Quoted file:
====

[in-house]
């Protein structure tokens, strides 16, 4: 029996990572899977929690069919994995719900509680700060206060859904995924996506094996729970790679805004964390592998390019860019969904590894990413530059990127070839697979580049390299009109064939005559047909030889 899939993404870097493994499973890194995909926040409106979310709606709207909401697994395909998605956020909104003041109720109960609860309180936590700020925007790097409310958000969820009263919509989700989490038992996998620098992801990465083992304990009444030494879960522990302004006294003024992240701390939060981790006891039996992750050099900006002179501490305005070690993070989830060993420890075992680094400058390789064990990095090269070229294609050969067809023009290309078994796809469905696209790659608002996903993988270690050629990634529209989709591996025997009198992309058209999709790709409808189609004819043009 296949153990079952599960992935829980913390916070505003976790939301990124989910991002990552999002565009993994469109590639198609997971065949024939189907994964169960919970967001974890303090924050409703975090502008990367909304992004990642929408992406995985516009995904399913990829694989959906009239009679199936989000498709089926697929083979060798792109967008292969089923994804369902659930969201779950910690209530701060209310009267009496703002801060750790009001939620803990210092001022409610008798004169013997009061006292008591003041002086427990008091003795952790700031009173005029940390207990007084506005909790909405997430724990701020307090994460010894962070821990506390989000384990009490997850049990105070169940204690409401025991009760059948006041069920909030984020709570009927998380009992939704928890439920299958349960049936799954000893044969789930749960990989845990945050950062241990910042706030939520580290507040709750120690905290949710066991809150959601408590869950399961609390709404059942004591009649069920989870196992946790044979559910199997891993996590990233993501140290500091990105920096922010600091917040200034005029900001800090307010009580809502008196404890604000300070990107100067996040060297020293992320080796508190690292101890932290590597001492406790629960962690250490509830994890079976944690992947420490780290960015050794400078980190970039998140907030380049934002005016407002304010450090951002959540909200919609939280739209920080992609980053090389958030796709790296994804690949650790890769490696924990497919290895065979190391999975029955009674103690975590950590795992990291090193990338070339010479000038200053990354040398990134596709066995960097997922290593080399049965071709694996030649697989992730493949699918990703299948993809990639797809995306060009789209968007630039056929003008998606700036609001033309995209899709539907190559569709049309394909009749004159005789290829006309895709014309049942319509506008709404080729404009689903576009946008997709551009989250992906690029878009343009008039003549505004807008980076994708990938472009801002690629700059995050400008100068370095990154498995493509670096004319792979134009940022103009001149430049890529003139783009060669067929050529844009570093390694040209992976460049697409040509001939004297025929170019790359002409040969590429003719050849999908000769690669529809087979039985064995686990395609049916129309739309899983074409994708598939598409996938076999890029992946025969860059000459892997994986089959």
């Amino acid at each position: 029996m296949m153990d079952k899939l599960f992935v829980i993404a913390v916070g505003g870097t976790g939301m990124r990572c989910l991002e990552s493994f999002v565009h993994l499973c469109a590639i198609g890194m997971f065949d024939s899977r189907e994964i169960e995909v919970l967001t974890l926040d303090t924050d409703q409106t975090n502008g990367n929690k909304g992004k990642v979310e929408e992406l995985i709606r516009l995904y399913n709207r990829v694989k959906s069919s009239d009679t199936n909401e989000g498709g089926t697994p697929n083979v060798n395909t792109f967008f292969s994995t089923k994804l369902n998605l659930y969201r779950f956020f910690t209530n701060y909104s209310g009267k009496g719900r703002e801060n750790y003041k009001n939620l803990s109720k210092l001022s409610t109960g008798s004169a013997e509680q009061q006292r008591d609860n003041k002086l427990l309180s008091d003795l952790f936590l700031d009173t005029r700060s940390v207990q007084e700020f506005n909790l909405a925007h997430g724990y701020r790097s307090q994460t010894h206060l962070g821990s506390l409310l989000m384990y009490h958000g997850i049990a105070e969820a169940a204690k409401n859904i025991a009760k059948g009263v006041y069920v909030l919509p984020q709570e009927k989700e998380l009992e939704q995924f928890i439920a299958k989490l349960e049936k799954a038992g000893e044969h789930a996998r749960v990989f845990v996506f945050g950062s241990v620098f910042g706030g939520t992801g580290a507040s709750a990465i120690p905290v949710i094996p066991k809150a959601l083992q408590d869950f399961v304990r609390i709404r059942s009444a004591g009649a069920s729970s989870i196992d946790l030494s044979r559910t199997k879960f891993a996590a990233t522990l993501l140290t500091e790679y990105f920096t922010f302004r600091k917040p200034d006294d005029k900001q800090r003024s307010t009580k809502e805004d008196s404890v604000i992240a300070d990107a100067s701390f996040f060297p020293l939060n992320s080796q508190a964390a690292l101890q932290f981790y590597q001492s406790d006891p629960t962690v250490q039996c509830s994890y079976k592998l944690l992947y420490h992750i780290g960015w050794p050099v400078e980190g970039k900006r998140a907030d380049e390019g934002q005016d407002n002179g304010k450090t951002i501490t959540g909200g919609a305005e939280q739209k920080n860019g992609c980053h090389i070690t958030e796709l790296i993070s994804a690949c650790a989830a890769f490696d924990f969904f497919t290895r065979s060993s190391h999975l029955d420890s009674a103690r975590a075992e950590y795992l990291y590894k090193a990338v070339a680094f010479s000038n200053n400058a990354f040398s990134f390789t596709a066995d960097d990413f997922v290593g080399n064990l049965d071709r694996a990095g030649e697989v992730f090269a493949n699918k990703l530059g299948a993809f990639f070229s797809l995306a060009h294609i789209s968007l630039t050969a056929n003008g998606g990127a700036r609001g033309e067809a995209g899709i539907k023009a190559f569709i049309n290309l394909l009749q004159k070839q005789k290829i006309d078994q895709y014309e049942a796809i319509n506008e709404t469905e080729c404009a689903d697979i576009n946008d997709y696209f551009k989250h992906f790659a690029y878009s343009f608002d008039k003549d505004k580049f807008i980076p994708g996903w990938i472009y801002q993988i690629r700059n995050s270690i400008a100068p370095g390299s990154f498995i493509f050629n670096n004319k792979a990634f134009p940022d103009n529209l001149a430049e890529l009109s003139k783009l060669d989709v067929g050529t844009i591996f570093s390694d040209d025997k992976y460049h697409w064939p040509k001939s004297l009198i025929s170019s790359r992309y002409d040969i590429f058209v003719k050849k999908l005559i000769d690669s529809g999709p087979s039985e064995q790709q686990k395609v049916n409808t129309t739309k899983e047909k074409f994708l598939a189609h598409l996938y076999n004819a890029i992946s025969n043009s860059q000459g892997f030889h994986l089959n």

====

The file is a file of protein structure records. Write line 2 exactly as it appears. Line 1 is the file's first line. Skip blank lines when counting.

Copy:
């Protein structure tokens, strides 16, 4: 029996990572899977929690069919994995719900509680700060206060859904995924996506094996729970790679805004964390592998390019860019969904590894990413530059990127070839697979580049390299009109064939005559047909030889 899939993404870097493994499973890194995909926040409106979310709606709207909401697994395909998605956020909104003041109720109960609860309180936590700020925007790097409310958000969820009263919509989700989490038992996998620098992801990465083992304990009444030494879960522990302004006294003024992240701390939060981790006891039996992750050099900006002179501490305005070690993070989830060993420890075992680094400058390789064990990095090269070229294609050969067809023009290309078994796809469905696209790659608002996903993988270690050629990634529209989709591996025997009198992309058209999709790709409808189609004819043009 296949153990079952599960992935829980913390916070505003976790939301990124989910991002990552999002565009993994469109590639198609997971065949024939189907994964169960919970967001974890303090924050409703975090502008990367909304992004990642929408992406995985516009995904399913990829694989959906009239009679199936989000498709089926697929083979060798792109967008292969089923994804369902659930969201779950910690209530701060209310009267009496703002801060750790009001939620803990210092001022409610008798004169013997009061006292008591003041002086427990008091003795952790700031009173005029940390207990007084506005909790909405997430724990701020307090994460010894962070821990506390989000384990009490997850049990105070169940204690409401025991009760059948006041069920909030984020709570009927998380009992939704928890439920299958349960049936799954000893044969789930749960990989845990945050950062241990910042706030939520580290507040709750120690905290949710066991809150959601408590869950399961609390709404059942004591009649069920989870196992946790044979559910199997891993996590990233993501140290500091990105920096922010600091917040200034005029900001800090307010009580809502008196404890604000300070990107100067996040060297020293992320080796508190690292101890932290590597001492406790629960962690250490509830994890079976944690992947420490780290960015050794400078980190970039998140907030380049934002005016407002304010450090951002959540909200919609939280739209920080992609980053090389958030796709790296994804690949650790890769490696924990497919290895065979190391999975029955009674103690975590950590795992990291090193990338070339010479000038200053990354040398990134596709066995960097997922290593080399049965071709694996030649697989992730493949699918990703299948993809990639797809995306060009789209968007630039056929003008998606700036609001033309995209899709539907190559569709049309394909009749004159005789290829006309895709014309049942319509506008709404080729404009689903576009946008997709551009989250992906690029878009343009008039003549505004807008980076994708990938472009801002690629700059995050400008100068370095990154498995493509670096004319792979134009940022103009001149430049890529003139783009060669067929050529844009570093390694040209992976460049697409040509001939004297025929170019790359002409040969590429003719050849999908000769690669529809087979039985064995686990395609049916129309739309899983074409994708598939598409996938076999890029992946025969860059000459892997994986089959």